The Rapala Knot is a fishing knot that creates a fixed loop near the end of the fishing line. It’s usually used to attach monofilament and fluorocarbon lines to lures, hooks, or swivels.
Its name comes from the popular Rapala company that makes fishing lures. They recommend it to be used with their lures when attaching to monofilament lines. In fact, this knot was invented by them.
Quick Guide: Tying the Rapala Knot
To tie the Rapala Knot, first tie a loose Overhand Knot 10 inches (25 cm) from the end of the fishing line.
Pass the tag end through the eye of the lure/hook and then back through the loose Overhand Knot. Then wrap it 3 times around the standing end, take it back through the loose Overhand Knot, and tuck it under itself to finish the knot.
Lubricate it with saliva or water and tighten the knot. Finally cut off the tag end short so that it doesn’t get caught in the grass.
Pros and Cons of the Rapala Knot
The Rapala Knot is one of the strongest fixed-loop fishing knots. It’s said that it holds about 90% of the line strength when tied with monofilament fishing lines.
The main advantage of the Rapala Knot is that when it’s tied to a lure, it gives a lot of room for movement. This makes the lure move in a natural way, which increases the chances of catching fish.
It’s usually used only with monofilament and fluorocarbon lines. That’s because when used with braided lines, it is more likely to slip and untie.
One downside of the Rapala Knot is that it’s somewhat complicated. It’s usually hard for beginners to learn and remember this knot. It’s also difficult to tighten.
Another disadvantage is that the tag end exits over to one side. This makes it more likely to catch against grass and twigs. So you have to cut it off very short to avoid this from happening.
Common Uses for the Rapala Knot
Most commonly, the Rapala Knot is used to attach monofilament or fluorocarbon lines to lures. It’s especially useful when used in tougher conditions because it has strength very similar to the line’s breaking strength.
But you can use it for other purposes as well, like attaching fishing lines to hooks and swivels. You can even use it in loop-to-loop connections, for example, when attaching a leader.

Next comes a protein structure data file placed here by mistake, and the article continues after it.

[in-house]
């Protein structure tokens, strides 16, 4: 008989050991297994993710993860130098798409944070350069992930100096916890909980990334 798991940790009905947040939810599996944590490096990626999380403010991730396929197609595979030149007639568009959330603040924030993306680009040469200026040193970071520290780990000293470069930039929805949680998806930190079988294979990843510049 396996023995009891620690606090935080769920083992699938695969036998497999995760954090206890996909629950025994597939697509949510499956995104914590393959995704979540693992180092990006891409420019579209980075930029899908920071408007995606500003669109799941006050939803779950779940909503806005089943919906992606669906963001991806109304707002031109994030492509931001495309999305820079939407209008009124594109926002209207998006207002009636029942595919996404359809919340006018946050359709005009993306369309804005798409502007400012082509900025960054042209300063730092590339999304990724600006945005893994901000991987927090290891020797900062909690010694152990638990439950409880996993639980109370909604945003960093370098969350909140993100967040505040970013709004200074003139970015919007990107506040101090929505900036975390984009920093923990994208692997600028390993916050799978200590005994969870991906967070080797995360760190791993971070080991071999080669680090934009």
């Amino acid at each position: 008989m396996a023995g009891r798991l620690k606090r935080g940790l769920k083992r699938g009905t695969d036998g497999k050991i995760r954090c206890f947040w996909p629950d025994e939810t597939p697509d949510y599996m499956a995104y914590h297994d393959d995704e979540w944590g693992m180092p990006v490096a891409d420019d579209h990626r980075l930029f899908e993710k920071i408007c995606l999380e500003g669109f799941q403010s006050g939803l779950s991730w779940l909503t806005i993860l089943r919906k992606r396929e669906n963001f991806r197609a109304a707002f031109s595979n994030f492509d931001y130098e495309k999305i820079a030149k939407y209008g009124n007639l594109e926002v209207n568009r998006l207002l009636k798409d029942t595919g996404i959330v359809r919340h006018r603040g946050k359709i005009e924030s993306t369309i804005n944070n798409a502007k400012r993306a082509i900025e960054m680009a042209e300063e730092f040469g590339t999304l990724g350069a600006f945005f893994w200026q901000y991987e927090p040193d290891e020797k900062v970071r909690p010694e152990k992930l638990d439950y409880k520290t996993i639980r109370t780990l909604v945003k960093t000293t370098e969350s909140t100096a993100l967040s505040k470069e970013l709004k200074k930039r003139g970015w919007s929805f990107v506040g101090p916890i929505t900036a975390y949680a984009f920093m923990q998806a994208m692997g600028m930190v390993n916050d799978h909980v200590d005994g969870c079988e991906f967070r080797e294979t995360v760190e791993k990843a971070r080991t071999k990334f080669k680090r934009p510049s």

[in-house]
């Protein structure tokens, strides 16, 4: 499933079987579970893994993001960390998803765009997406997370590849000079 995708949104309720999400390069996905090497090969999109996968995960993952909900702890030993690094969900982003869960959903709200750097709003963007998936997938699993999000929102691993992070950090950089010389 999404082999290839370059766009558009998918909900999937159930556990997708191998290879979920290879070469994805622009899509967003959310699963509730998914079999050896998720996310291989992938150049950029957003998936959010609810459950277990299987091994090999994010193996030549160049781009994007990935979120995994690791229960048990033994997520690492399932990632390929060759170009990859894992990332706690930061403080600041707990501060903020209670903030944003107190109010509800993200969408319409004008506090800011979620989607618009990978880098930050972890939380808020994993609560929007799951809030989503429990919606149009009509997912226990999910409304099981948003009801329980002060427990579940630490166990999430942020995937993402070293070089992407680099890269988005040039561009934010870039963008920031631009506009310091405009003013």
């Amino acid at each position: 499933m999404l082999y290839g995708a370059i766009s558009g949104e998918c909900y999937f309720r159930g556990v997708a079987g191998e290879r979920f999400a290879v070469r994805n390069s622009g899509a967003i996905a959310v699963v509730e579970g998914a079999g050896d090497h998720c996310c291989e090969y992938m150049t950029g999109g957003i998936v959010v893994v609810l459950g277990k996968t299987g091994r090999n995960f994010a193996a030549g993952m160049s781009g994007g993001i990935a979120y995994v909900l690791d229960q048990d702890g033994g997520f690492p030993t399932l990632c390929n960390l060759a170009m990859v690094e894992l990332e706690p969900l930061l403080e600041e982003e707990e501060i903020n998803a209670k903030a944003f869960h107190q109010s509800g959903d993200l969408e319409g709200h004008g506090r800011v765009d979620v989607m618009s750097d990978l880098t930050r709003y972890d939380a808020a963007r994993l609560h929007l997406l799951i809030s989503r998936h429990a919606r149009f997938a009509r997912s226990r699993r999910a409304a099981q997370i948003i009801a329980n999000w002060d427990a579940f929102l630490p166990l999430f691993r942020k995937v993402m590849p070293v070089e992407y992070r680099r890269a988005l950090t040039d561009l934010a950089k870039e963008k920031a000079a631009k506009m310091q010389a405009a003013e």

Knots Like the Rapala Knot
Perfection Loop: This knot can be used as an alternative to the Rapala Knot because it’s equally strong. Just like the Rapala Knot, it’s also fairly difficult to tie and remember. One advantage is that it also works with braided lines, not only monofilament and fluorocarbon.
Bimini-Twist loop: A popular end loop knot that works with all types of fishing lines. It’s even more secure than the Rapala Knot and is said to hold 100% of fishing line strength. But it’s even more difficult to tie because it involves a fairly complicated procedure for tightening the knot.
Non-Slip Loop (Kreh) Knot: An end loop knot that’s tied very similarly to the Rapala Knot. Its only difference is that it isn’t tucked under itself in the end. This makes it slightly less reliable, but a bit easier to tie.
Spider Hitch Knot: A very easy knot that can be tied as an alternative to the Rapala Knot. It’s only slightly less reliable but much easier to tie in very cold conditions or in darkness.
Australian Braid Knot: Another very secure end loop fishing knot, usually used for loop-to-loop connections. It’s slightly easier to tie than the Bimini Twist and also has 100% line-breaking strength.
Surgeon’s Loop Knot: A very easy knot that creates a fixed loop at the end of the fishing line. It’s usually used in loop-to-loop connections. It’s formed by tying a Double Overhand Knot on a bight. It isn’t as reliable as the Rapala Knot.
Step-By-Step Guide: How to Tie the Rapala Knot
A step-by-step guide on how to tie the Rapala Knot.
Tie a loose overhand knot near the end of the line and then pass the tag end through the eye of the knot and back through the overhand knot.
Wrap the tag end 3 times around the standing end. Then take it back through the overhand knot.
Finally, tug the tag end under itself.
Lubricate with saliva or water, and tighten to finish the knot.